George Monbiot on the new politics to stop the planet burning: HEAT
First he described the 'CREd 60% challenge'. This is an initiative started by Chester City Council in which people pledge to: insulate their home; install at least three energy efficient light bulbs; keep thermostats at 18 degrees C; use the car less frequently; not leave appliances on standby; change to renewable tariffs and tell their friends about the scheme.
This scheme was, apparently, launched in Chester Town Hall last Thursday, although I was not aware of that. There was nothing in the local newspapers as far as I remember or noticed, which is surprising and disappointing given the seriousness of the situation. I think it should have been front page news. The aim to reduce carbon emissions by 60% by 2025. However, according to George Monbiot this is not enough.
Second there is the very interesting scheme in a village called Ashton Hayes (5 miles east of Chester) which is aiming to become the first carbon neutral village in England in ten years time. I intend to find out more about this because I think this too has received insufficient publicity. They are going to do this, according to a newsletter produced by the Geography and Development Studies department of the University of Chester, by using renewable technologies such as solar panels and wind turbines and increasing carbon 'sinks' by planting more trees and energy crops. However according to George Monbiot small scale schemes like these are not the answer either.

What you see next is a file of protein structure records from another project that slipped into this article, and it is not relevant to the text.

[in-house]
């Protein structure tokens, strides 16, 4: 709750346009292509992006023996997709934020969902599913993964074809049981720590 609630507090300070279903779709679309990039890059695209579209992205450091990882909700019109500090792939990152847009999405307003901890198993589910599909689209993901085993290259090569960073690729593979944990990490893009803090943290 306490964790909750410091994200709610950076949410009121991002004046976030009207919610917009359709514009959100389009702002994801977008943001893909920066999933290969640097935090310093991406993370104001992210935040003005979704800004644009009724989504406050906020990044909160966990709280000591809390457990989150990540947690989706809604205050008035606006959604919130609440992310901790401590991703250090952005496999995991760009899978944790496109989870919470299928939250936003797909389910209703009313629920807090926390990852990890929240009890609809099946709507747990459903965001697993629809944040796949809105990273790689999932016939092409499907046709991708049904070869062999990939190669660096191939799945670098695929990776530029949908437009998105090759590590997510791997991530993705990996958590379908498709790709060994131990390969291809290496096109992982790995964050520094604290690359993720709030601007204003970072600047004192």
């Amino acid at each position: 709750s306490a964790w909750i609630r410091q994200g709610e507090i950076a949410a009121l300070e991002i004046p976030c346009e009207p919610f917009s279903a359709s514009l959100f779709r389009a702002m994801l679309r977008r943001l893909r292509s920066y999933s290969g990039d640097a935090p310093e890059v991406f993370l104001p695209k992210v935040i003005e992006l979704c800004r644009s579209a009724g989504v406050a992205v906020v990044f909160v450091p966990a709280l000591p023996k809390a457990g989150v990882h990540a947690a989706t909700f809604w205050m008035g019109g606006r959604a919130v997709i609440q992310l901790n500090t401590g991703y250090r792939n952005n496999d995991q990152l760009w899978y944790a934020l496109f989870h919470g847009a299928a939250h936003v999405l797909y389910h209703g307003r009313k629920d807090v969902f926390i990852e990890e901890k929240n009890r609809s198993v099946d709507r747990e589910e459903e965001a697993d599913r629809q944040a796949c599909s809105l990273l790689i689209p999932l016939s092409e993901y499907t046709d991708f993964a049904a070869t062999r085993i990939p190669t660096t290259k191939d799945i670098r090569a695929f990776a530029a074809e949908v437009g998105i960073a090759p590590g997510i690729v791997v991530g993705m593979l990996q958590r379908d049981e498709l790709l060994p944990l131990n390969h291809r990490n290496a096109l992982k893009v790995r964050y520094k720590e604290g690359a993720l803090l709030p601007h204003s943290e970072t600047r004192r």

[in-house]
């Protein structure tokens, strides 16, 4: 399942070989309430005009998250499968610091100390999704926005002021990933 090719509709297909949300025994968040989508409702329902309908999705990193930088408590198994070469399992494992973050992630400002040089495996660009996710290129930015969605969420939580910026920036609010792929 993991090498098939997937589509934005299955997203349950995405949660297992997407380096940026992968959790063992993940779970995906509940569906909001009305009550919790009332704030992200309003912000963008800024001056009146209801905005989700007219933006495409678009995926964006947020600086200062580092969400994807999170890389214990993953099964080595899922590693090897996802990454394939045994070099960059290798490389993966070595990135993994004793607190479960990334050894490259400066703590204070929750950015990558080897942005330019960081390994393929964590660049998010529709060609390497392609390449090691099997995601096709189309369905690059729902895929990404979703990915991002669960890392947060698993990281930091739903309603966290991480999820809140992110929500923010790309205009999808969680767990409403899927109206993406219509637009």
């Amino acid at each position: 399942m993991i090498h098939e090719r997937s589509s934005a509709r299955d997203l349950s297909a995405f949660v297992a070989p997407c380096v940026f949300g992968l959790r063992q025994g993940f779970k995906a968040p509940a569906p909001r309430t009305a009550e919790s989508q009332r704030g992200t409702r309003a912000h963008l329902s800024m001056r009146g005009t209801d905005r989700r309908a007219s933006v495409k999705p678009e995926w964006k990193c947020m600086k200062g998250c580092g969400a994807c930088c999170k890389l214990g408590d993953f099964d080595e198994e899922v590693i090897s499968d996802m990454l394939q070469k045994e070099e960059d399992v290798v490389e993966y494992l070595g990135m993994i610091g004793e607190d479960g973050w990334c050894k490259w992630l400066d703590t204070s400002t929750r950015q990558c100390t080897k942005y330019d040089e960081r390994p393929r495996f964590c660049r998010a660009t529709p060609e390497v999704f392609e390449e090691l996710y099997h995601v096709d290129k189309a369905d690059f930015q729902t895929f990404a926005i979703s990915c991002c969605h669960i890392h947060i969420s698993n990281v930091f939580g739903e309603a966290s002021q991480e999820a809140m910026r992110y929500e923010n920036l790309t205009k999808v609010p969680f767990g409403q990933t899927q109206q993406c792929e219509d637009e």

George Monbiot is an enthusiastic and inspiring speaker, Even though the talk was long - an hour and three quarters altogether including questions - he held our attention throughout, although there were some who disagreed with what he said. Altogether I made eight pages of notes but will attempt to condense what he said here.
The fact that we can change the atmosphere of out planet by our infinitesimal individual actions stretches our imaginations, but the planet could be destroyed by love - because many of the journeys we make are to visit people we love - and for each journey we make we produce carbon dioxide. However it is also possible that we can change the climate for the better with our individual actions.
According to a recent paper in the Journal of Hydrometeorology the net effect of climate change would be to desiccate the plant. This would change the current net surplus of food into a net deficit. This would have a greater catastrophic effect on humanity that any previous war, plague or genocide. Apart from this net drying effect, the climate change would cause sea-levels to rise - and since half the world's population lives near the coast they would be displaced - not just by flooding but also by sea-water inundation making present fresh water undrinkable.